Who Should Consider Buying SPX Calls?

  • An investor who is very bullish on the Standard & Poor’s 500 index (SPX) and wants to profit from a rise in its level
  • An investor who wants diversify a portfolio with upside exposure of the S&P 500, but may not be willing (or able) to commit the cash to an investment in a portfolio of multiple component stocks (or downside risk)
  • An investor who would like to take advantage of the leverage that options can provide, and with a limited dollar risk

Buying an SPX call is one of the simplest and most popular strategies used by option investors employing SPX index options. It allows an investor the opportunity to profit from an upward move in the level of the SPX, while having much less capital at risk than with the outright purchase of scores of SPX component issues.


Buying an SPX index call gives the owner the right, but not the obligation, to buy the value of the underlying index at the stated exercise (strike) price upon exercise. If the contract is exercised, the call owner will receive its cash settlement amount: the difference between the call’s strike price and the SPX exercise settlement value, times the $100 contract multiplier. Although European-style SPX index options may generally be exercised only on the last business day before expiration, the day on which the SPX exercise settlement value is reported, any long SPX option (call or put) may be sold in the marketplace on or before its last trading day if it has market value.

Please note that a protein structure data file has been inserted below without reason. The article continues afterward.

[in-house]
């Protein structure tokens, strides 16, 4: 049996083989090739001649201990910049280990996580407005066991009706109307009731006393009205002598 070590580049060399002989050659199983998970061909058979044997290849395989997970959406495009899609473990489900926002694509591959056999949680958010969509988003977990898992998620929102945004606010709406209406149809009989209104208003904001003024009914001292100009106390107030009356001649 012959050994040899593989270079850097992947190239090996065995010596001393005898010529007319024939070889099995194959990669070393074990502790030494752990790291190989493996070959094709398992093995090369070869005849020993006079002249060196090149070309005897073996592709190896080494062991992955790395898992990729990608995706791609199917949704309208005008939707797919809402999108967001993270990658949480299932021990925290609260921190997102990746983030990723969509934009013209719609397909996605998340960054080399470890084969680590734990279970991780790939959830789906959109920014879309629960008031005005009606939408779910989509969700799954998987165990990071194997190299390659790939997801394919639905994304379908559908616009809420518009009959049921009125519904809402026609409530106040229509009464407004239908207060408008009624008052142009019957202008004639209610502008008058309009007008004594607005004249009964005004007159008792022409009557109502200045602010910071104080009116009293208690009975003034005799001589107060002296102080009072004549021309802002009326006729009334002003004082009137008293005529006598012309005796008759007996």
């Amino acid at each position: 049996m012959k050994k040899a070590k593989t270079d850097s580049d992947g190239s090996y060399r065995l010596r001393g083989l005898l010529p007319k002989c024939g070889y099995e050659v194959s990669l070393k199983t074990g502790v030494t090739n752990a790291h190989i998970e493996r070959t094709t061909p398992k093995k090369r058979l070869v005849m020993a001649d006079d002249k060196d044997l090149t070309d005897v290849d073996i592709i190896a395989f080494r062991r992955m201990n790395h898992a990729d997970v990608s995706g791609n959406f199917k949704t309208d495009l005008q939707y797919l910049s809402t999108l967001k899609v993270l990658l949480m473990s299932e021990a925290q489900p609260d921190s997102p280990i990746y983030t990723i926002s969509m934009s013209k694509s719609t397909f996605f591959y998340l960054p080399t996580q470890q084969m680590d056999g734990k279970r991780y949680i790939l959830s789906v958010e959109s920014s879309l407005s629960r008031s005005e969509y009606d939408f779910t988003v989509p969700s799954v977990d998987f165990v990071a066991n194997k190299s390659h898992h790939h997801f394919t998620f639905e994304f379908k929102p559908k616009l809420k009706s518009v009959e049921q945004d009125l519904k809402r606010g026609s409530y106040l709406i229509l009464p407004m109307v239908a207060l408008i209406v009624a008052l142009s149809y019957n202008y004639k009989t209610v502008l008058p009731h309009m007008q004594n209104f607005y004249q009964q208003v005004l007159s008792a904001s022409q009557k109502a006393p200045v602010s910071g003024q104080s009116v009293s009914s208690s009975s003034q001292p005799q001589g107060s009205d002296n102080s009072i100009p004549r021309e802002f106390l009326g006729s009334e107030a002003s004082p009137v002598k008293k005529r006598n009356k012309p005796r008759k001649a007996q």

This is a bullish strategy because the value of the call tends to increase as the level of the SPX index rises, and this gain in option value will increasingly reflect a rise in the value of the SPX when its level moves above the call option’s strike price.

The profit potential for the long SPX call is unlimited as the SPX index continues to rise. The financial risk is limited to the total premium paid for the option, no matter how low the SPX declines. The break-even point is an SPX index level equal to the call’s strike price plus the premium paid for the contract. As with any long option, an increase in volatility has a positive financial effect on the long SPX call strategy while decreasing volatility has a negative effect. Time decay has a negative effect.


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